A Senate working group tasked with drafting legislation to repeal Obamacare is opening its doors to anyone in the Republican conference.

Sen. Bill Cassidy, R-La., told reporters Thursday that he heard everyone is invited to attend the twice-weekly working group meetings. Cassidy, who has been spearheading bipartisan talks alongside Sen. Susan Collins, R-Maine, joined the closed-door meeting Thursday, which focused on tax credits to reduce healthcare costs.

The selection of the original members of the working group ignited immediate criticism as no female senators were asked to join.

GOP leadership responded that women members of the conference will have input on the healthcare reform, pointing to thrice-weekly lunches to update members on healthcare legislation.

Sen. Orrin Hatch said about 15 to 20 senators attended Thursday's meeting. The working group normally has 14 members, but other members have shown up periodically over the past few weeks.

Cassidy has been doing work on healthcare reform parallel to the working group meetings. He and Collins spearheaded a small bipartisan gathering that included three Democrats on Monday.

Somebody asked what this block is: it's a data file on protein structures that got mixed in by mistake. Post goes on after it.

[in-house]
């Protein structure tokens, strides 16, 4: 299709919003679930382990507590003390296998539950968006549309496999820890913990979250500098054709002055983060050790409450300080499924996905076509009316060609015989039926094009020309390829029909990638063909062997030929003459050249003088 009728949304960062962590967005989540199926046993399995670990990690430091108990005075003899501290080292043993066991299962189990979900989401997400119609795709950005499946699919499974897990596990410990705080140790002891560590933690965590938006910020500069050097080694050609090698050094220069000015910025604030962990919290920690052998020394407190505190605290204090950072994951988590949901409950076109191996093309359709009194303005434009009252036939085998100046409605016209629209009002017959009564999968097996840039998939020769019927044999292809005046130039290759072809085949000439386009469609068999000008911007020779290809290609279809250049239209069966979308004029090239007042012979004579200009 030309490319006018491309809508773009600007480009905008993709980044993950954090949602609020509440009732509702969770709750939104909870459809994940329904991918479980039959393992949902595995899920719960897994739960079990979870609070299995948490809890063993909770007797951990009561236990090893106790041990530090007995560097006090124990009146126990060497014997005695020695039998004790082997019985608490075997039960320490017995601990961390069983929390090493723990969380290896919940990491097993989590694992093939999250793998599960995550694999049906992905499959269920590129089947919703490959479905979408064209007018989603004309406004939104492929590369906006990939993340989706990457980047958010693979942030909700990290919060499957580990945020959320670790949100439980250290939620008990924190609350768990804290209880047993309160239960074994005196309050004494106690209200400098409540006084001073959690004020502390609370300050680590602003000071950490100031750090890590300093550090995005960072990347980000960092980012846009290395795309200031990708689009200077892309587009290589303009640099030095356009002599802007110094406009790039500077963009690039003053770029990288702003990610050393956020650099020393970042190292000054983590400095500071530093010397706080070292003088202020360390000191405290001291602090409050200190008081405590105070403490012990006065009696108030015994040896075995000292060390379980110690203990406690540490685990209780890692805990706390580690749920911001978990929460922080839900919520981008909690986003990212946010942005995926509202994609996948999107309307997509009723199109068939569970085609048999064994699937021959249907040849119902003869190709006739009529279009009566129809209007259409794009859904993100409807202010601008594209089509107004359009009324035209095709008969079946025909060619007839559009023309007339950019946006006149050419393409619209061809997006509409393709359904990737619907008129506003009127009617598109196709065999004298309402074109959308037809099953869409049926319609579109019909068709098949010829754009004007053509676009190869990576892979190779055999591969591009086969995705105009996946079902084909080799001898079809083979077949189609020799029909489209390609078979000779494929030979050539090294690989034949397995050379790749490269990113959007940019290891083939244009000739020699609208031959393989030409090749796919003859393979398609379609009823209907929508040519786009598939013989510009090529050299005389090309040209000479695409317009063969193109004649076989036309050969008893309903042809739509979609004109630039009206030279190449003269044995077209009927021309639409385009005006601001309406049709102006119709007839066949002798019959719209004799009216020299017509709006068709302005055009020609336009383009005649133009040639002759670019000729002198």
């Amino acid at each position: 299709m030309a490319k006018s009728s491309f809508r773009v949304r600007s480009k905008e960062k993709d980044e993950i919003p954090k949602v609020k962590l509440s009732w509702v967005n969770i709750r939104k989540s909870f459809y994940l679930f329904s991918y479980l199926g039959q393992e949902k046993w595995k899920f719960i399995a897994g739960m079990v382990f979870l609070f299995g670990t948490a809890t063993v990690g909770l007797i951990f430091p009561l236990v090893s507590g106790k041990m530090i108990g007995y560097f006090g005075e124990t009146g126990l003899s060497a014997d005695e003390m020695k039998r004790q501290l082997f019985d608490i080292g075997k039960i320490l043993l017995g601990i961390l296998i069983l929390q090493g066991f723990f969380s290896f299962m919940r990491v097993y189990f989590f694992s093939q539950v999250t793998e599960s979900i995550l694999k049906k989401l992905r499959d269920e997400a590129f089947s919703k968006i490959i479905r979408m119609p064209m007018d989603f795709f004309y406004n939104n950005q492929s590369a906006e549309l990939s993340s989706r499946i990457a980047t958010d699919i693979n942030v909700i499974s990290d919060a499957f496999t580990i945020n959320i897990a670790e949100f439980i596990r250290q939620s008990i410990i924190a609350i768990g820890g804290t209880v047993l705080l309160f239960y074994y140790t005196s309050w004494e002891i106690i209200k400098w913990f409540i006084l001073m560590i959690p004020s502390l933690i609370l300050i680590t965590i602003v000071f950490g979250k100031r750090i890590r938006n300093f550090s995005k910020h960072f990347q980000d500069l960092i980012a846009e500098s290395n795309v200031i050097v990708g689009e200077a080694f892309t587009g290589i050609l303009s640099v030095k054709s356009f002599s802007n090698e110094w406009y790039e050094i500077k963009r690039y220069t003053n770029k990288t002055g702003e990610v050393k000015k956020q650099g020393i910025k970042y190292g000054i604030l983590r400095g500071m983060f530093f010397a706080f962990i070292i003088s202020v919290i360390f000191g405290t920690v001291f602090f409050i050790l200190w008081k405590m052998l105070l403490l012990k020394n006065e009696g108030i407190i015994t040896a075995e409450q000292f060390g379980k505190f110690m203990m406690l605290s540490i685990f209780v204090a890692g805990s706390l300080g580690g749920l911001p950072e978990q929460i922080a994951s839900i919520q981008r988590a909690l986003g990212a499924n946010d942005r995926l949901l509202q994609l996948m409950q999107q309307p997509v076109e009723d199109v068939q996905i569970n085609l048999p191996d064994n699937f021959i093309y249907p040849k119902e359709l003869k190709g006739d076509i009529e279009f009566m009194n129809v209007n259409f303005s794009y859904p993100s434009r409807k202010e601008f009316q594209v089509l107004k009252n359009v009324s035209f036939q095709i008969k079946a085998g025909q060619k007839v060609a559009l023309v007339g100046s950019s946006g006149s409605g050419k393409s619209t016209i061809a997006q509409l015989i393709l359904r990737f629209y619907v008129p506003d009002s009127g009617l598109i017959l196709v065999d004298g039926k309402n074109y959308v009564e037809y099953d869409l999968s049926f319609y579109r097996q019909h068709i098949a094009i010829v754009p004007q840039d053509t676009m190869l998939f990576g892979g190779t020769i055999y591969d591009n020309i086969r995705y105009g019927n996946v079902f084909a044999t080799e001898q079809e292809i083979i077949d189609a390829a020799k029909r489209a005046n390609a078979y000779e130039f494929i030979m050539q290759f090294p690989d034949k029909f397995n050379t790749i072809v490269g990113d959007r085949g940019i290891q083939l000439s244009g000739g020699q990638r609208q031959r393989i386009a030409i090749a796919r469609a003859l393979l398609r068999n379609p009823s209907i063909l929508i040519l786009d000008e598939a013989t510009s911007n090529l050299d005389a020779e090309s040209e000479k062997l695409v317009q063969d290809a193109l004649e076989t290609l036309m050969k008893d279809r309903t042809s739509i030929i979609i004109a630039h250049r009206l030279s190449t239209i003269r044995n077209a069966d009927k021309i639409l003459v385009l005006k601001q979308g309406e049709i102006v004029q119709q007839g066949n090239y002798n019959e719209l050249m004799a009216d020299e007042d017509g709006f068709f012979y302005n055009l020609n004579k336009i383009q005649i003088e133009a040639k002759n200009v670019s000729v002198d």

Other working groups have held meetings as well.

Collins said she attended a working group helmed by Sen. Rob Portman, R-Ohio, on Medicaid. Portman and Sen. Pat Toomey of Pennsylvania have been tasked with working together to come up with a compromise on on Medicaid growth rates.

It is not clear when any legislative text will emerge from any of the groups. Senators are ironing out major differences on everything from Medicaid spending to whether to keep Obamacare's individual mandate for a few years.

Sen. John Hoeven, R-N.D., told the Washington Examiner that the group is trying to get consensus and "that takes a lot of work."

He said that the group is anticipating a score from the Congressional Budget Office on the House bill approved this month, expected next week. An earlier score made before major changes found that 24 million people could go without insurance over the next decade.

"We are talking about at least another month before you are starting to have something where hopefully there is consensus and you have a score on it," he said.